Things To Do In St. Petersburg
Mar 07, 2023 By Sean William

The Hermitage Museum is so large that it is not possible to see it all in 1 day, and beautiful Nevsky Avenue, flanked by churches, opulent restaurants, and palaces, should be first stop for first-time visitors. Nevsky Avenue is also great place to watch people. The Peterhof Palace Complex is located outside the city. It takes a day excursion to see, yet it is essential and unmissable for anybody traveling to St. Petersburg. Look at our list of the best tourist attractions in St. Petersburg, regardless of whether you are already familiar with what you will be doing during your stay or if you are seeking more ideas on how to spend your time.

State Hermitage Museum

Established when Empress Catherine the Great began purchasing art pieces in the late 1700s, the museum wasn't formally open to the public until 1852. Around three million objects are housed at the Hermitage, making it the second-largest art museum in the world after the Louvre. The Hermitage was established in 1764 in Saint Petersburg, Russia.

Although the Hermitage is technically comprised of six different structures, the Winter Palace, which was the official residence of Russian emperors until 1917 and is a mammoth building with over 1,500 rooms, is where most of the museum's collections are kept. This is also the building that most people think of when they think of the Hermitage.

The museum has an extensive collection of Egyptian antiquities from the 19th century, and a hall devoted to prehistoric art. It works by French Neoclassical and Impressionist artists, Flemish Baroque artists, and Italian Renaissance masters. St. Petersburg, Russia's Hermitage, has the largest collection of paintings in the world, including a wide variety of styles and eras.

Peter and Paul Fortress

The Peter and Paul Fortress was once a fortified territory that aimed to protect the state against invasions launched from outside the country. It was first built in 1703 and underwent further expansion and alteration over forty years. During the Bolshevik revolution in the early 20th century, the castle was used as a jail and execution quarters. Even though the fortress was never really involved in any actual battle, it has a murky history behind it. It is now a section of the State Museum of the History of St. Petersburg where it may be found.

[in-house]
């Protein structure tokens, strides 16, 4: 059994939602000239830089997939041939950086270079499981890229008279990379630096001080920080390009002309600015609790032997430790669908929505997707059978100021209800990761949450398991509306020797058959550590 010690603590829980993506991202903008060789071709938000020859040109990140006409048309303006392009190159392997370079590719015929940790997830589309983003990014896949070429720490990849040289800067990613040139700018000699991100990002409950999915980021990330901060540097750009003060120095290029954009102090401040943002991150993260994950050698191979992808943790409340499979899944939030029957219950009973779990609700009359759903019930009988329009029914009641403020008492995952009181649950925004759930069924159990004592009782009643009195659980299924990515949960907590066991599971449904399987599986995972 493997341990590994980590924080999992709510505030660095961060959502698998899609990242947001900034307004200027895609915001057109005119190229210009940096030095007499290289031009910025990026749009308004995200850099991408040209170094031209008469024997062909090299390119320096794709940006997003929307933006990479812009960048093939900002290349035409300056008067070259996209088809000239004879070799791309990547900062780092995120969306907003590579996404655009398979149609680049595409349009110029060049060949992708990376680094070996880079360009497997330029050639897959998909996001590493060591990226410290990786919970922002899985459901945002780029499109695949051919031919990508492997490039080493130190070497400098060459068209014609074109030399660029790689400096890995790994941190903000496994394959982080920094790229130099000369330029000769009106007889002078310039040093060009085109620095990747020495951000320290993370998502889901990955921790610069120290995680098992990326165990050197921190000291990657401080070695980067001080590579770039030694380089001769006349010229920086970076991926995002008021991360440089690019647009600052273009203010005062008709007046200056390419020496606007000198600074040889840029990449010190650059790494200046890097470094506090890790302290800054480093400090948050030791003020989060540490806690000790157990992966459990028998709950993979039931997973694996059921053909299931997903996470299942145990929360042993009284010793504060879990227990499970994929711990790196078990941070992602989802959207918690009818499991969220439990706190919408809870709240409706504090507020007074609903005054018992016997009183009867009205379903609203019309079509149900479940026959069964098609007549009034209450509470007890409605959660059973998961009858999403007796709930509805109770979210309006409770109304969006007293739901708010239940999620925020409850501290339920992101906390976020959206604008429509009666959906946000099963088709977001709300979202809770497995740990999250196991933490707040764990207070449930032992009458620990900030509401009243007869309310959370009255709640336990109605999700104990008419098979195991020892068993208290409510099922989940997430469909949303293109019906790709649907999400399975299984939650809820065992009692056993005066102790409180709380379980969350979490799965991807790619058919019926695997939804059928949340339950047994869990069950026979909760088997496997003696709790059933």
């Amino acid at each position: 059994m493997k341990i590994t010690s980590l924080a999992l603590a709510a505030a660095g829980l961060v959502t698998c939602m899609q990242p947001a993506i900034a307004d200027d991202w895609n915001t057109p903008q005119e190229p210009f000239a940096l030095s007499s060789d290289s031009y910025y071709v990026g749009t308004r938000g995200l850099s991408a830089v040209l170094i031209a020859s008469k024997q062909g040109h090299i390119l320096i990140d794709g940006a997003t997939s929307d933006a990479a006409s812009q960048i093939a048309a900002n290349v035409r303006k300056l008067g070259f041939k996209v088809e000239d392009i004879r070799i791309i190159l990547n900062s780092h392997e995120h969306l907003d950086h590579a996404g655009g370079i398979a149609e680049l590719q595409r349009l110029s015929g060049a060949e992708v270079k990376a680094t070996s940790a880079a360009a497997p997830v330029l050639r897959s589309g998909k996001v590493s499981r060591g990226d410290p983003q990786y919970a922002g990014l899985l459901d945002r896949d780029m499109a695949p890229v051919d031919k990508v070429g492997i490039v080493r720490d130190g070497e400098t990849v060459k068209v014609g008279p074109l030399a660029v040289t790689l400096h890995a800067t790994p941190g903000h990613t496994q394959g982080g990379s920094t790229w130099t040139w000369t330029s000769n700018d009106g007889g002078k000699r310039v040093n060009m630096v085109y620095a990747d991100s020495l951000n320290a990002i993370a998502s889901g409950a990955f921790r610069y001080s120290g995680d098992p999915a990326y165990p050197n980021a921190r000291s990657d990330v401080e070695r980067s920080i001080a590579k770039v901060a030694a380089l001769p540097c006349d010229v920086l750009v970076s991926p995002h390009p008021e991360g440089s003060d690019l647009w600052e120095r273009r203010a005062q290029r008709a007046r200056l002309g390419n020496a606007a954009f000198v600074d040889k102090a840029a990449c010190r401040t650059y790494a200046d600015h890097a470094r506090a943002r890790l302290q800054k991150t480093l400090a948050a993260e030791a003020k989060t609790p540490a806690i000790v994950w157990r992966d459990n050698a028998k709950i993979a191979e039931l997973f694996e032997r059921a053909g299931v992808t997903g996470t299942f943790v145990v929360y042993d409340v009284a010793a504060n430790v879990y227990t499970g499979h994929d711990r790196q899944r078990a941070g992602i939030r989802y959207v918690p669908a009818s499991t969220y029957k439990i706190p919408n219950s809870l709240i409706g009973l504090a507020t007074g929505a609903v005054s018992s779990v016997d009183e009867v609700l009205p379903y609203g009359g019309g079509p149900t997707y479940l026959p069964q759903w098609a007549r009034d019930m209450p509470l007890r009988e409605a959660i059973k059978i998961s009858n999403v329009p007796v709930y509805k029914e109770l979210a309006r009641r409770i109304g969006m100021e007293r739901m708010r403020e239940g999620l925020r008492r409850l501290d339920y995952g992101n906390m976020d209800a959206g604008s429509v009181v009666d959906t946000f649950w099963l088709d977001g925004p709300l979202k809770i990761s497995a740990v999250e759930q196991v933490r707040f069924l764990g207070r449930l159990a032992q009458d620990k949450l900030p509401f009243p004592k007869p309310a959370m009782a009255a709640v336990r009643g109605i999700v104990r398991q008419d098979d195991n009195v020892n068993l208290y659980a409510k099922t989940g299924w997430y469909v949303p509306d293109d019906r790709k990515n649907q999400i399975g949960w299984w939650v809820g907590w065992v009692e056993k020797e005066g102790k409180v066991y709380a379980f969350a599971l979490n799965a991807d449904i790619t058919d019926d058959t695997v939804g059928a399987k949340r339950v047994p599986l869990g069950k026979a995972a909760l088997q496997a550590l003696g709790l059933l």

Many structures may be found within the walls of the castle, which are flanked on all sides by stunning gardens and winding stone pathways. The Peter and Paul Cathedral, which dates back to the 18th century and serves as the last resting place for Russian czars, is maybe the most well-known. Inside the confines of the fortress's walls may also be found prison cells, a city museum, and the building that houses the Saint Petersburg Mint, which was established in 1724 to produce coins and is still in operation today.

Palace Square

The vast open public area that serves as the primary city square in St. Petersburg is located directly in front of the Winter Palace. In the middle of the square is the Alexander Column, constructed in the 1830s out of a single block of red granite and now stands at a height of 47 meters. To honor the triumph against Napoleon, Alexander I decided to have it built and commissioned it.

The assassination of Tsar Alexander II in 1879 and the storming of the Winter Palace by Bolshevik troops in 1917, which marked the beginning of the Russian Revolution, both took place right on the square, which has been the site of many significant events in the history of Russia and the Soviet Union. Since then, the area has been used for various other marches and protests, including anything from military parades to honor Victory Day (the day that celebrates the conclusion of World War II) to New Year's Eve festivities.

Peterhof Palace

The Peterhof Palace complex dates back to the 18th century and is less than 30 kilometers from the heart of St. Petersburg. It is comprised of a collection of buildings, as well as various formal gardens and a total of 173 fountains that are supplied by underground springs. Peterhof was modeled after the Palace of Versailles, and it is perhaps most recognized for its "Grand Cascade," a collection of 64 fountains that can be seen on a series of terraces just outside the palace's front gate.